One of my favorite go-to news sources is the BBC Daily News. Reading an account of a shooting in Norway not long ago, I came to this sentence:
King Harald, Norway’s monarch, said him and his family were horrified.
The BBC is an institution I have long admired. During the seven years I lived in London, my main source entertainment was the radio. I even named a child after a character on The Archers. I often consult the “BBC Learning English” site for explanations and examples of standard usage.
And then came that sentence about King Harald and his family.
The error was corrected before the end of the day, but the fact that it found its way onto a BBC page at all left me feeling shaken. I suppose it seemed as if the last bastion had fallen.
For a long time now, I have been hearing subject/object pronoun errors in British productions like Father Brown and Midsomer Murders and even in the speech of members of the royal family, but to see something like this appear even briefly on the BBC site gave me a jolt. (I can at least comfort myself with the thought that the person who wrote it probably won’t write a subsequent article to defend the usage.)
Another institution that has represented canonical literacy to me is Harvard. I’ve always imagined that even Harvard freshmen must be much better-read than most teens. Then I read an interview with author Geraldine Brookes in the New York Times (June 16, 2022). One of the questions the interviewer asked was “What book should everybody read before the age of 21?
I taught writing at Harvard last year and half my students had never read a Shakespeare play. That set my hair on fire.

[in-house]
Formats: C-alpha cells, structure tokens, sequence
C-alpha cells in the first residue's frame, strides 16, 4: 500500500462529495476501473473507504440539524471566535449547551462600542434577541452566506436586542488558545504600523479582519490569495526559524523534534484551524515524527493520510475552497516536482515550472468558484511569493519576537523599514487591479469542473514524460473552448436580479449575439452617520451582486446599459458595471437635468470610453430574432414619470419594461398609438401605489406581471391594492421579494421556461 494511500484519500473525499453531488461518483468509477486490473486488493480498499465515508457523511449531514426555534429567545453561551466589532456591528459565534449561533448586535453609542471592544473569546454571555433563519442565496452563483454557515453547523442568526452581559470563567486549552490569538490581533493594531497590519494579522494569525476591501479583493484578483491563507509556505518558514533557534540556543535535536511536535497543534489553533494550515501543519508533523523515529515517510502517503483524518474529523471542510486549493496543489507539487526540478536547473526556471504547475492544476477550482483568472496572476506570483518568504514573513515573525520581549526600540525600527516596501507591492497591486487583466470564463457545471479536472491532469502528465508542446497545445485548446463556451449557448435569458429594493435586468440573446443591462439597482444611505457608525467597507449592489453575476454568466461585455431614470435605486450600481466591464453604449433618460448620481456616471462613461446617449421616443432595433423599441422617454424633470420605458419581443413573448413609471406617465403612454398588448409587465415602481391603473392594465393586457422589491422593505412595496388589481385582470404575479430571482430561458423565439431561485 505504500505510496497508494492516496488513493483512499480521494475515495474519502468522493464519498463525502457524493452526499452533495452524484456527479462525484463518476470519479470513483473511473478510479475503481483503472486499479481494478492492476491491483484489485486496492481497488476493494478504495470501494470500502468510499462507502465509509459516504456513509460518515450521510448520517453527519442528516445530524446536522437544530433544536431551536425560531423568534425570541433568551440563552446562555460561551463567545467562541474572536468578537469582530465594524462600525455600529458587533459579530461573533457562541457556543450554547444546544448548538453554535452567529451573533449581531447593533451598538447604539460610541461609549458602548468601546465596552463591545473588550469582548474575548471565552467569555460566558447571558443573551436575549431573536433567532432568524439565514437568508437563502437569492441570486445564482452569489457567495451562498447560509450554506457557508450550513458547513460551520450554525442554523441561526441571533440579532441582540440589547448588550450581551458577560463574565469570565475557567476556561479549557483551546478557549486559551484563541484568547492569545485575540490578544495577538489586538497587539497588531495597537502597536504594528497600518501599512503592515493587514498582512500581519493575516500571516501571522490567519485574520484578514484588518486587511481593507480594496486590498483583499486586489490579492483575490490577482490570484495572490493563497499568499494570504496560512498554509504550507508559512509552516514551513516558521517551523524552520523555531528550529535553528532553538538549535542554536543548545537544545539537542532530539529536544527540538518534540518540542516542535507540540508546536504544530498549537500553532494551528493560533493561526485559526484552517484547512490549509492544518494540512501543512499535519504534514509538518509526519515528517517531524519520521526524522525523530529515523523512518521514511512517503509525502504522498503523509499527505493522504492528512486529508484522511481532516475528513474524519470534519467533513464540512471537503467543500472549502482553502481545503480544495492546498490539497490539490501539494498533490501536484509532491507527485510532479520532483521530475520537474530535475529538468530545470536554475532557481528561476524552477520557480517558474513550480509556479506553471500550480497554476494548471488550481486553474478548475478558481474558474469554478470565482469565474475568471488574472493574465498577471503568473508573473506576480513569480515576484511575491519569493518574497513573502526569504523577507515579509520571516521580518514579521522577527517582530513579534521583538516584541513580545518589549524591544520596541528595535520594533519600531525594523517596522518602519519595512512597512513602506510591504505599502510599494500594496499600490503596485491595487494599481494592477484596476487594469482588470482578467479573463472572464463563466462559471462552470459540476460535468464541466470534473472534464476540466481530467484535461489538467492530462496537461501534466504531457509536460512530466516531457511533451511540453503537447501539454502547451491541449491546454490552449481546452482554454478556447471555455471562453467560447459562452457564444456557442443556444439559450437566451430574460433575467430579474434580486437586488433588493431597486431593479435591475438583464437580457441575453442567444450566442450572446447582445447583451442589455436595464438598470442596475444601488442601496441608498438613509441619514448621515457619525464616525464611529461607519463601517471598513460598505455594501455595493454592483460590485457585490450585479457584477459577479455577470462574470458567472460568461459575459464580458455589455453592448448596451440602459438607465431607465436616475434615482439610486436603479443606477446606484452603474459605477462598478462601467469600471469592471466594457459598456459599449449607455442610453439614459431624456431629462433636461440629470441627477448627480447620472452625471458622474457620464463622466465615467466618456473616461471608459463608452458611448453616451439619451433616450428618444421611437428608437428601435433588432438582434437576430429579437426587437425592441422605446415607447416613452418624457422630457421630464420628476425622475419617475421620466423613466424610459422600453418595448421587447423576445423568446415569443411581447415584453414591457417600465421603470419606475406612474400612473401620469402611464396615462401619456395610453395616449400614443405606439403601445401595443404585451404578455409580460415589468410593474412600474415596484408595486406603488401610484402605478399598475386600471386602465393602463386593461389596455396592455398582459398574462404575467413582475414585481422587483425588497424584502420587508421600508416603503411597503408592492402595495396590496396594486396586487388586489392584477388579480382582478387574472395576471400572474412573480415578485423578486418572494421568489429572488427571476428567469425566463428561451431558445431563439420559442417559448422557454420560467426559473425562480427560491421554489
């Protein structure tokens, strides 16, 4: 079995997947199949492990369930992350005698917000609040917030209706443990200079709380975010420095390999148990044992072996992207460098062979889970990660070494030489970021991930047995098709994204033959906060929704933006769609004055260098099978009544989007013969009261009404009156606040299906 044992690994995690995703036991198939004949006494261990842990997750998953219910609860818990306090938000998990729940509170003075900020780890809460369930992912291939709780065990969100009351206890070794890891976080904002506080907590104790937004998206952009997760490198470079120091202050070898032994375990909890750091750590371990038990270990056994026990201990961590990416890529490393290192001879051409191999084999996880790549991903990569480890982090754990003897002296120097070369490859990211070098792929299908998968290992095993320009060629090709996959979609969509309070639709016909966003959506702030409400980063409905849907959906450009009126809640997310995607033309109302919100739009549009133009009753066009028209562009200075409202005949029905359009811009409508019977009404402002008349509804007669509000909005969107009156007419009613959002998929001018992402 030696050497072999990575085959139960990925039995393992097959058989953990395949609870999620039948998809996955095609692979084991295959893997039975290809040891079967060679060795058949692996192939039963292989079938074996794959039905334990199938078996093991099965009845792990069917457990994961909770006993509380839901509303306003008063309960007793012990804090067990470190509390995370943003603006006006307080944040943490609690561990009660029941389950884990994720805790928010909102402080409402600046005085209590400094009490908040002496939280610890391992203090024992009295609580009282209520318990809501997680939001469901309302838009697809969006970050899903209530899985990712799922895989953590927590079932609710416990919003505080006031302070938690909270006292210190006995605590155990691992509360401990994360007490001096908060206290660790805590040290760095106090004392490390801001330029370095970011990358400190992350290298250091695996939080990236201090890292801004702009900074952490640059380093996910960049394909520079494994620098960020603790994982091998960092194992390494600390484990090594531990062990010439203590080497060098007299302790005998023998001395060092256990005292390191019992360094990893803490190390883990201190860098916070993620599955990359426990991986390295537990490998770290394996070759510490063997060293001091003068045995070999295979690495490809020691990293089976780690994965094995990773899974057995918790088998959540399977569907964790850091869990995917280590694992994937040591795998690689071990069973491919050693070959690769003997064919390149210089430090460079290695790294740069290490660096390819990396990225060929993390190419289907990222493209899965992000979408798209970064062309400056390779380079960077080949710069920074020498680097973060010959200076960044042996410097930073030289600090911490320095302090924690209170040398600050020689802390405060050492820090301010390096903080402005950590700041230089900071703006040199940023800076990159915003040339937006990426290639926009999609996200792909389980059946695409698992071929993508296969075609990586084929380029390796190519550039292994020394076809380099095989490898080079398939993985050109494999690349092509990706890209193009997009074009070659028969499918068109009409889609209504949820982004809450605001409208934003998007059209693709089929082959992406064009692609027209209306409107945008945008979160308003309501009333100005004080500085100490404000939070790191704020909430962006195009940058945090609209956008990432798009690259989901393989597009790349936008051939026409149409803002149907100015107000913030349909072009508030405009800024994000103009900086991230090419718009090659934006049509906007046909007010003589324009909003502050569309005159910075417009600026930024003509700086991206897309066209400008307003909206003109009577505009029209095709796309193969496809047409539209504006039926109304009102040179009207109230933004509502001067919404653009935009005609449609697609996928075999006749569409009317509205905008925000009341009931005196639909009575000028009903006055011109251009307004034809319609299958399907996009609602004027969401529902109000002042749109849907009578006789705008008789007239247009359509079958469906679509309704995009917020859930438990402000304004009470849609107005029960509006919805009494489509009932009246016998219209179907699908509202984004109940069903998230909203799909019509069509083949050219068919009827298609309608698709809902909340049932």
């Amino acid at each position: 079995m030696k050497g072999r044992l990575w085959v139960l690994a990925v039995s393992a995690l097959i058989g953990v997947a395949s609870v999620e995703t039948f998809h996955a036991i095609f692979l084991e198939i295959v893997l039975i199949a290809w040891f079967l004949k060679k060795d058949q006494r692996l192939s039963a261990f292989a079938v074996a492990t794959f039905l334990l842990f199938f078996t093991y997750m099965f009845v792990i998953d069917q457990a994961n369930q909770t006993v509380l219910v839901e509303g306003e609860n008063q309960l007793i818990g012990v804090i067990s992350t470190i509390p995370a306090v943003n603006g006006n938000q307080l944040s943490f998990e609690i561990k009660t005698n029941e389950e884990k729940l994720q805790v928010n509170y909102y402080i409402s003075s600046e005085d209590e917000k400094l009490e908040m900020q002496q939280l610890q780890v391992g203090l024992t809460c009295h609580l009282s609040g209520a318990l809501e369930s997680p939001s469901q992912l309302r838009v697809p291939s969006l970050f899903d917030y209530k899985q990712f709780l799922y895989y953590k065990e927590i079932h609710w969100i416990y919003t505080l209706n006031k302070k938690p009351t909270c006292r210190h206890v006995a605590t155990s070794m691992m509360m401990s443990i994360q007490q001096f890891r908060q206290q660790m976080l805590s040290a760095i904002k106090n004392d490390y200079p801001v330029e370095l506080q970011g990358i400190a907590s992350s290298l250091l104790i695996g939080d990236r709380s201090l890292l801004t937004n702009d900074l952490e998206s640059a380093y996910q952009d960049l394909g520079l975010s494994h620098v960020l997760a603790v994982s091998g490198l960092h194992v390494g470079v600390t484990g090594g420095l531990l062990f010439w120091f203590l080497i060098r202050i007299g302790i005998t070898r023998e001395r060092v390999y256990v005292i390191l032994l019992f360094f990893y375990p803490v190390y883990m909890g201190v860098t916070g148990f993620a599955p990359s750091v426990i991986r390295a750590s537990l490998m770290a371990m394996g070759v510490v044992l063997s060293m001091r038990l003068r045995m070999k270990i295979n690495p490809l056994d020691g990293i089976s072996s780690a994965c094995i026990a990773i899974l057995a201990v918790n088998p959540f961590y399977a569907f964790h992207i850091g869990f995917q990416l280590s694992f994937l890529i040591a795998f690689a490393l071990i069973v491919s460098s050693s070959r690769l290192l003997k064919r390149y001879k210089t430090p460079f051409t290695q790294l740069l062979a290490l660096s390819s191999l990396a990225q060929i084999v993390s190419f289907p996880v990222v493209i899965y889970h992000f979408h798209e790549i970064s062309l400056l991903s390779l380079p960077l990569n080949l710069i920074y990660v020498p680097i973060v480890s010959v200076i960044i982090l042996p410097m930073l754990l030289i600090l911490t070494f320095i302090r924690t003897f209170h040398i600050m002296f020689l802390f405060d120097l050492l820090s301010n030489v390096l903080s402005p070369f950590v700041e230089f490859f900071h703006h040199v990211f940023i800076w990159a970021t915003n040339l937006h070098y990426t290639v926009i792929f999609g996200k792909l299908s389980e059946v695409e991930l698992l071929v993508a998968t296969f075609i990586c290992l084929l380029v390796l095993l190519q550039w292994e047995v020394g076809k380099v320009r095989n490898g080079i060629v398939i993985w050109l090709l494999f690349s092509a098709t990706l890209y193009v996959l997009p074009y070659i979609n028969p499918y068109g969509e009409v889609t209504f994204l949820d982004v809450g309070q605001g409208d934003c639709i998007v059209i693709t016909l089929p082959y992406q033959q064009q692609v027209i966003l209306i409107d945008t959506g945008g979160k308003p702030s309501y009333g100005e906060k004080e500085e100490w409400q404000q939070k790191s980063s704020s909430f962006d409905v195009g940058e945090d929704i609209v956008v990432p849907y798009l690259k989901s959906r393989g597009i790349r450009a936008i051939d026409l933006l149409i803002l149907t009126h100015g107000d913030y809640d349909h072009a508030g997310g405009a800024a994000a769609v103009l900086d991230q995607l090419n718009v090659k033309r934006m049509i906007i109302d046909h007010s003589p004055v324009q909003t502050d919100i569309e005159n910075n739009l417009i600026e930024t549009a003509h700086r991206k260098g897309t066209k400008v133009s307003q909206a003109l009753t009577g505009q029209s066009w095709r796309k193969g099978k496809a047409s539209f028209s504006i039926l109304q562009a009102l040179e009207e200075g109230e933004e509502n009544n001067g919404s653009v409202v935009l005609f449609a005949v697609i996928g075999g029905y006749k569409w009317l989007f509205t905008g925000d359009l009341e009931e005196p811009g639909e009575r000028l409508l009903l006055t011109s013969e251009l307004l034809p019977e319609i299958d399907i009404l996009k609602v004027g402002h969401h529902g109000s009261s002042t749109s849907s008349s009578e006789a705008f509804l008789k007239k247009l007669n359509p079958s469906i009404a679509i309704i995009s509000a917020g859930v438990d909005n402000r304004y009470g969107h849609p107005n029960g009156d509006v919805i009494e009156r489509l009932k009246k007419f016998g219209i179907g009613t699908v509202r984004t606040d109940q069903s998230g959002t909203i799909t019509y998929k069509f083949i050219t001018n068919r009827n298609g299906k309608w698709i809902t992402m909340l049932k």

She did not answer the question directly, but I infer that she means that the works of Shakespeare should be read before the age of 21.
That revelation did not disillusion me about Harvard, but about the feeder high schools that send students there. Ninety-three percent of the Harvard class of 2024 earned a place in the top ten percent of their graduating high school classes. When I graduated from a small-town Arkansas high school (nowhere near the top) years ago, my class (most of whom were not headed to college) had studied four Shakespeare plays—one per year, from ninth to twelfth grade. And we could quote from all of them.
Those Bardilliterate students Ms. Brookes fretted about will probably read at least one of the plays before they graduate. Harvard is one of the few universities that still consider the Shakespeare canon to be an important part of the curriculum.
Does it matter?
According to a recent survey, Harvard is one of only four of fifty-two universities on the US News & World Report list of the highest-ranking educational institutions that still require English majors to study Shakespeare. English majors. (That fact sets my hair on fire.)
Some of my readers may be thinking,
So? Why the fuss about Shakespeare or pronoun case? Everybody knows that Shakespeare is irrelevant, not to mention misogynistic, racist homophobic, classist, and anti-Semitic. And, as for Standard English, the Conference on College Composition and Communication has decided that teachers should “stop using academic language and standard English as the accepted communicative norm.”
The battles over Shakespeare and pronoun case are not mere academic quibbling. The BBC pronoun error made me realize that conflicts about language and literature are universal and that they mirror other clashes going on in the body politic.
Does having one standard English dialect for general use unify or divide?
Does rooting English instruction in a traditional literary canon enrich thinking and communication, or does it perpetuate a mindset unsuited to a modern secular and racially diverse society?
These questions, like those being asked about types of government and levels of citizenship, will be answered during the next several years.
To quote an old, dead, white guy,
“The old order changeth, yielding place to new.”